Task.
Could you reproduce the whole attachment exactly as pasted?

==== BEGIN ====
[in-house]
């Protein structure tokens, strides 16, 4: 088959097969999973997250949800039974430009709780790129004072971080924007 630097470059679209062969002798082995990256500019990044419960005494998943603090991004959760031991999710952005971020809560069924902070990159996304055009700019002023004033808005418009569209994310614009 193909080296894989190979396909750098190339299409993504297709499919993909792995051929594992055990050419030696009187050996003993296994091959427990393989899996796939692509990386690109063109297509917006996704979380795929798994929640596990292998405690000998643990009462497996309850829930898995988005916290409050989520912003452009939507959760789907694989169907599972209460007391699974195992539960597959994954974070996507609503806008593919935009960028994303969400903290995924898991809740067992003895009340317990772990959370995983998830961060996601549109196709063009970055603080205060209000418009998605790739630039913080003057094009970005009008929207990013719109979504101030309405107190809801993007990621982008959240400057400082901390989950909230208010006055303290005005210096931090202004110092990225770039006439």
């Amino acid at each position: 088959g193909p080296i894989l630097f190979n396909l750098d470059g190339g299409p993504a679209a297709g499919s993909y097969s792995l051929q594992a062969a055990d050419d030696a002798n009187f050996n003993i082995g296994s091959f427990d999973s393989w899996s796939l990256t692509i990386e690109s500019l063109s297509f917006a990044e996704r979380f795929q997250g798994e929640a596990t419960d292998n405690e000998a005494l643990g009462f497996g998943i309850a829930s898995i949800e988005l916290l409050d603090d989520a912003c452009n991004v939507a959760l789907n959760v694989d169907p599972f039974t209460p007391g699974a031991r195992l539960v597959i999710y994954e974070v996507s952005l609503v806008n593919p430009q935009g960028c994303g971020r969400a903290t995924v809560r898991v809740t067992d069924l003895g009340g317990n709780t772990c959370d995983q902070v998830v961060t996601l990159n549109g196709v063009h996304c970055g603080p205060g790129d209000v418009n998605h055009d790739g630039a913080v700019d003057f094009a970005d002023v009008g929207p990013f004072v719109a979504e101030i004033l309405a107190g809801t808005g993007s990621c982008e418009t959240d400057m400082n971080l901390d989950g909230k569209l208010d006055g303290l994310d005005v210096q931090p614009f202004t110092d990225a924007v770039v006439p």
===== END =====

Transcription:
[in-house]
């Protein structure tokens, strides 16, 4: 088959097969999973997250949800039974430009709780790129004072971080924007 630097470059679209062969002798082995990256500019990044419960005494998943603090991004959760031991999710952005971020809560069924902070990159996304055009700019002023004033808005418009569209994310614009 193909080296894989190979396909750098190339299409993504297709499919993909792995051929594992055990050419030696009187050996003993296994091959427990393989899996796939692509990386690109063109297509917006996704979380795929798994929640596990292998405690000998643990009462497996309850829930898995988005916290409050989520912003452009939507959760789907694989169907599972209460007391699974195992539960597959994954974070996507609503806008593919935009960028994303969400903290995924898991809740067992003895009340317990772990959370995983998830961060996601549109196709063009970055603080205060209000418009998605790739630039913080003057094009970005009008929207990013719109979504101030309405107190809801993007990621982008959240400057400082901390989950909230208010006055303290005005210096931090202004110092990225770039006439």
């Amino acid at each position: 088959g193909p080296i894989l630097f190979n396909l750098d470059g190339g299409p993504a679209a297709g499919s993909y097969s792995l051929q594992a062969a055990d050419d030696a002798n009187f050996n003993i082995g296994s091959f427990d999973s393989w899996s796939l990256t692509i990386e690109s500019l063109s297509f917006a990044e996704r979380f795929q997250g798994e929640a596990t419960d292998n405690e000998a005494l643990g009462f497996g998943i309850a829930s898995i949800e988005l916290l409050d603090d989520a912003c452009n991004v939507a959760l789907n959760v694989d169907p599972f039974t209460p007391g699974a031991r195992l539960v597959i999710y994954e974070v996507s952005l609503v806008n593919p430009q935009g960028c994303g971020r969400a903290t995924v809560r898991v809740t067992d069924l003895g009340g317990n709780t772990c959370d995983q902070v998830v961060t996601l990159n549109g196709v063009h996304c970055g603080p205060g790129d209000v418009n998605h055009d790739g630039a913080v700019d003057f094009a970005d002023v009008g929207p990013f004072v719109a979504e101030i004033l309405a107190g809801t808005g993007s990621c982008e418009t959240d400057m400082n971080l901390d989950g909230k569209l208010d006055g303290l994310d005005v210096q931090p614009f202004t110092d990225a924007v770039v006439p």